Forza Horizon is without a doubt the most beautiful racing game I have played to date on any system period. At times the game borders on photo-realistic, especially if you take the time to pause and go into photo mode where you can snap your own postcard-worthy photos and share them online. Additionally, the game offers full replays from a multitude of camera angles with full editing and sharing functions. The scenery is breathtaking whether it’s a snowy mountain peak on the horizon or a cascading waterfall or an architectural masterpiece of a bridge spanning a gorge with a giant dam below. There is a night and day cycle that provides you with a variety of lighting styles and color pallets, and night racing adds the challenge of limited vision. Plus, I just loved driving around the festival at night watching the concert light shows, carnival rides, and nonstop fireworks display in the moonlit sky.
But it’s not all wild country. There are cities, small towns, farm communities, and such scattered about the map, some large enough to host their own street racing series of events. You also locate numerous Horizon hotspots that offer their own events and remote access to your garage as well as a fast-travel destination. With a map so large and complex it was refreshing to find a GPS that not only worked, but was also voice-activated thanks to some brilliant Kinect functionality. By merely saying, “GPS” I was presented with a short list of verbal commands to plot my next destination; all without having to open the map. And the pleasant female voice also provides ample warning for upcoming turns while simultaneously lowering the volume of the radio.
Speaking of the radio, you have three channels of music to choose from include throbbing techno and dubstep DJ mixes, classic rock, and indie flavored tunes, all of which fit the racing genre and the festival-like presentation perfectly. And between the tracks you also get cool DJ ramblings about current and upcoming events as well as subtle nods to your recent activities, making you feel like you are really part of the festival. There was no obvious support for custom soundtracks but the music is so good and there is so much of it that I have yet to get bored even after 20+ hours of play. You’ll also get private communications from your female race host, telling you about events or boosting your ego with congratulatory remarks.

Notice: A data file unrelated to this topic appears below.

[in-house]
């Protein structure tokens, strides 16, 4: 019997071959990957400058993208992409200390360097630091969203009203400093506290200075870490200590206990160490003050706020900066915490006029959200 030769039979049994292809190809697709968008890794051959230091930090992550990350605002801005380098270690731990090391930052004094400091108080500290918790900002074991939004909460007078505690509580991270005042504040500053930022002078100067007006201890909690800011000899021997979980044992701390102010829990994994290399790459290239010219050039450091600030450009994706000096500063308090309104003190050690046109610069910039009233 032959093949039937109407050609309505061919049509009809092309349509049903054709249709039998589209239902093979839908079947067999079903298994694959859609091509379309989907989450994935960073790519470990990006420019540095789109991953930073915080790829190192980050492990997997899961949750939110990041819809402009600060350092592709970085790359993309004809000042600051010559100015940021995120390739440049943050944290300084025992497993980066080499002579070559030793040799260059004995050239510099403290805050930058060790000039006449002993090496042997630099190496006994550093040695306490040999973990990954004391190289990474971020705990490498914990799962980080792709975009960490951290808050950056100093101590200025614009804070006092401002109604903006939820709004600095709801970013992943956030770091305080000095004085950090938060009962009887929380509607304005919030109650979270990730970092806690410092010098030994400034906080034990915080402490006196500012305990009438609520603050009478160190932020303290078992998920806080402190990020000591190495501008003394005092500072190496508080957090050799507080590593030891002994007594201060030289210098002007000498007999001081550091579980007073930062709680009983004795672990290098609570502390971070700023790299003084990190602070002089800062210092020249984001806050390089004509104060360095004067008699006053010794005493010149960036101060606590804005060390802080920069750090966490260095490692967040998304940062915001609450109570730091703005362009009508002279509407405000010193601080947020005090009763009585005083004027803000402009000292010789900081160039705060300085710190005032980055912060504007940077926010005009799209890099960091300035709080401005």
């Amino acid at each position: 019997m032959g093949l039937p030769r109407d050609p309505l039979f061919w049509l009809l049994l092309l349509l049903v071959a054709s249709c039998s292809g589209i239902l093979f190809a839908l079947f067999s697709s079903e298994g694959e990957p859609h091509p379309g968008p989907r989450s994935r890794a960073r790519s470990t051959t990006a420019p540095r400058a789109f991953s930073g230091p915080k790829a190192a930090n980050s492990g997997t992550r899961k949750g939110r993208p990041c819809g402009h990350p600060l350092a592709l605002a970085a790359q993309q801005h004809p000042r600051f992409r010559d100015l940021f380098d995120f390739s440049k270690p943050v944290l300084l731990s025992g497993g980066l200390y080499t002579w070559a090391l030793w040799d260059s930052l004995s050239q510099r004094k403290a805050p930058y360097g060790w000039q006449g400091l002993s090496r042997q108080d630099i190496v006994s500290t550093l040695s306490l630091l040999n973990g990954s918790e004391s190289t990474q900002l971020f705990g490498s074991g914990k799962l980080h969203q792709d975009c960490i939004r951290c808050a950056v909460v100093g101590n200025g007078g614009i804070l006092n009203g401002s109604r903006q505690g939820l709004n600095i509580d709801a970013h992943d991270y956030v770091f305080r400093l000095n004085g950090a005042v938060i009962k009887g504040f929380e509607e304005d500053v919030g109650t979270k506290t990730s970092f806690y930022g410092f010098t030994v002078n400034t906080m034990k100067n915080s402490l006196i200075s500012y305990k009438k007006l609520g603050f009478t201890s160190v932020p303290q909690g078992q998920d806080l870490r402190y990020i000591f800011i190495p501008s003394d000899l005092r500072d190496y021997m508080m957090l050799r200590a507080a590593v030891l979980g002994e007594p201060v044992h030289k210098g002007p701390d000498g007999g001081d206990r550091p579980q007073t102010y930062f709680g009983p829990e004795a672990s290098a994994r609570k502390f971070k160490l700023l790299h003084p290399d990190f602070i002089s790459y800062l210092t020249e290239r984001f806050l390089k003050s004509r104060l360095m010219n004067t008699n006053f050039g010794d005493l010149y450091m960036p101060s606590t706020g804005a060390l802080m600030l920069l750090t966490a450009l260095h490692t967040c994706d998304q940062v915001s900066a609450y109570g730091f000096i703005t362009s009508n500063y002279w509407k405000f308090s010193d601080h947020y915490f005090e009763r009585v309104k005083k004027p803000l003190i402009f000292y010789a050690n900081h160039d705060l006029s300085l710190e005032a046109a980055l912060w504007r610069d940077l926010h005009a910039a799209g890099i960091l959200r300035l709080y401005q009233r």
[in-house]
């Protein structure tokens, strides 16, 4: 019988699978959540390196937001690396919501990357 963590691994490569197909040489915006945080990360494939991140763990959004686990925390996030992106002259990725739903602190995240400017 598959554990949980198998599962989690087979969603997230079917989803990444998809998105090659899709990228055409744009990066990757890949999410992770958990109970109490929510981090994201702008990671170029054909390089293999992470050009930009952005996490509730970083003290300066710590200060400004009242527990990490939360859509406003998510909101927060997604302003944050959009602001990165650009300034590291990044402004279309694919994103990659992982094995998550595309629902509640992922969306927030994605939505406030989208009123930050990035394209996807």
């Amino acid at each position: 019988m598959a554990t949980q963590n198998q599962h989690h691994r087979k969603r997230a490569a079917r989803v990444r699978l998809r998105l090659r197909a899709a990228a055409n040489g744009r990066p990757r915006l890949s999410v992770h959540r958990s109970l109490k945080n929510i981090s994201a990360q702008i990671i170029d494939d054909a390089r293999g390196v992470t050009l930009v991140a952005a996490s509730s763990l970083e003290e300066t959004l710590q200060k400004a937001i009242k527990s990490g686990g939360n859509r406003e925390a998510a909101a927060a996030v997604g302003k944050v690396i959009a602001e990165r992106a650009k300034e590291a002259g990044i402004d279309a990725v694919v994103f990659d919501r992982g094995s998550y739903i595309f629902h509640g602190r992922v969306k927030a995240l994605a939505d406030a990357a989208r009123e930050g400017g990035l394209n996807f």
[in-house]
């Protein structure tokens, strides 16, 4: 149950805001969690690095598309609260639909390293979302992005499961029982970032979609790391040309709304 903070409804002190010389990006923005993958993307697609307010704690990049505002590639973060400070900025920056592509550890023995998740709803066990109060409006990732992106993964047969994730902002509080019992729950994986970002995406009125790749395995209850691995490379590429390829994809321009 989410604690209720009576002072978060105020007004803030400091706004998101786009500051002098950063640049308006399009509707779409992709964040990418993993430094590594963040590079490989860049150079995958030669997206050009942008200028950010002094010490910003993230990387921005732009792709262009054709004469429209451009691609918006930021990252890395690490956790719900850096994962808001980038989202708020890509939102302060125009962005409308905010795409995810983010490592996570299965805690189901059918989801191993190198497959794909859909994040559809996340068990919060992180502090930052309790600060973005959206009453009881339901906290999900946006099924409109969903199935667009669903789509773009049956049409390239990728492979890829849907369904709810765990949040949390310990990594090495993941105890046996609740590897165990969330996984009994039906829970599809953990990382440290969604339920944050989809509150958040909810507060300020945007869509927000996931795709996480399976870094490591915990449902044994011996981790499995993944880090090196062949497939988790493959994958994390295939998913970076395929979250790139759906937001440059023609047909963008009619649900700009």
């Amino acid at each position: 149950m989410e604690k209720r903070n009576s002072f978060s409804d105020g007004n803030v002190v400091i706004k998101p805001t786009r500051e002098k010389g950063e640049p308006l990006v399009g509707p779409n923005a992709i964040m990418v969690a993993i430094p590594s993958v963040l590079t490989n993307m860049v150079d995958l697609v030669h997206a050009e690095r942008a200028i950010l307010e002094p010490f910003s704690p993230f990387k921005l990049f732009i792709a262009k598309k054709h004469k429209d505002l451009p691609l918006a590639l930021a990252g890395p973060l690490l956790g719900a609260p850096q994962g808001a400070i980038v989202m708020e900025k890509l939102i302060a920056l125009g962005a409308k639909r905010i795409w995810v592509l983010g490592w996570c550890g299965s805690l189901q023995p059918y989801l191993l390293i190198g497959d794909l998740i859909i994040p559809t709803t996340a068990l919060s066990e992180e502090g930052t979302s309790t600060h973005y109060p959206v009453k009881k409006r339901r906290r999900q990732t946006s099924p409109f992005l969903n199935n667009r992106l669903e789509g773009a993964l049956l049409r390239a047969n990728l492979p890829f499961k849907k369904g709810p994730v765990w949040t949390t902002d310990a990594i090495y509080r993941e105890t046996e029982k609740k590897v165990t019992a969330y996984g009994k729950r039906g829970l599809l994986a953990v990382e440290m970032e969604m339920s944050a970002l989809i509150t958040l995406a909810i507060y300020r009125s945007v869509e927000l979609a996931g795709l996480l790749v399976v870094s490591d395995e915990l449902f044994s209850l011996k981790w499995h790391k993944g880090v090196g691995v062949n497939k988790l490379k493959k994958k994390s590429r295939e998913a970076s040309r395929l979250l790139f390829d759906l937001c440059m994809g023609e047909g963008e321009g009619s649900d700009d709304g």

The controls are excellent and the cars all handle remarkably well with some fairly realistic physics; probably not Gran Turismo level of accuracy, but this isn't meant to be a racing simulator. The game supports, and you will most certainly want to play with a good racing wheel if at all possible. There just isn't enough distance of travel in a gamepad trigger to keep the tires from breaking traction, especially in the meatier muscle cars that will roast the rubber down to the rims off the line. That's not to say the game is unplayable with a gamepad, but you will have to overcome some analog issues on a few cars.
Difficulty can be fined tuned prior to each race. This not only includes the opponent AI difficulty but a variety of driving aids and assists like your speed line, car damage, and in-race rewinds. These can all be individually toggled on or off, and the more you turn off, the more difficult the race becomes and the more bonus cash you'll win at the end. Of course it is fairly easy to win the earlier wristband events on Hard or even Insane difficulty, but once you get up there near Pink and Red you'll be struggling to place in the top three on Normal.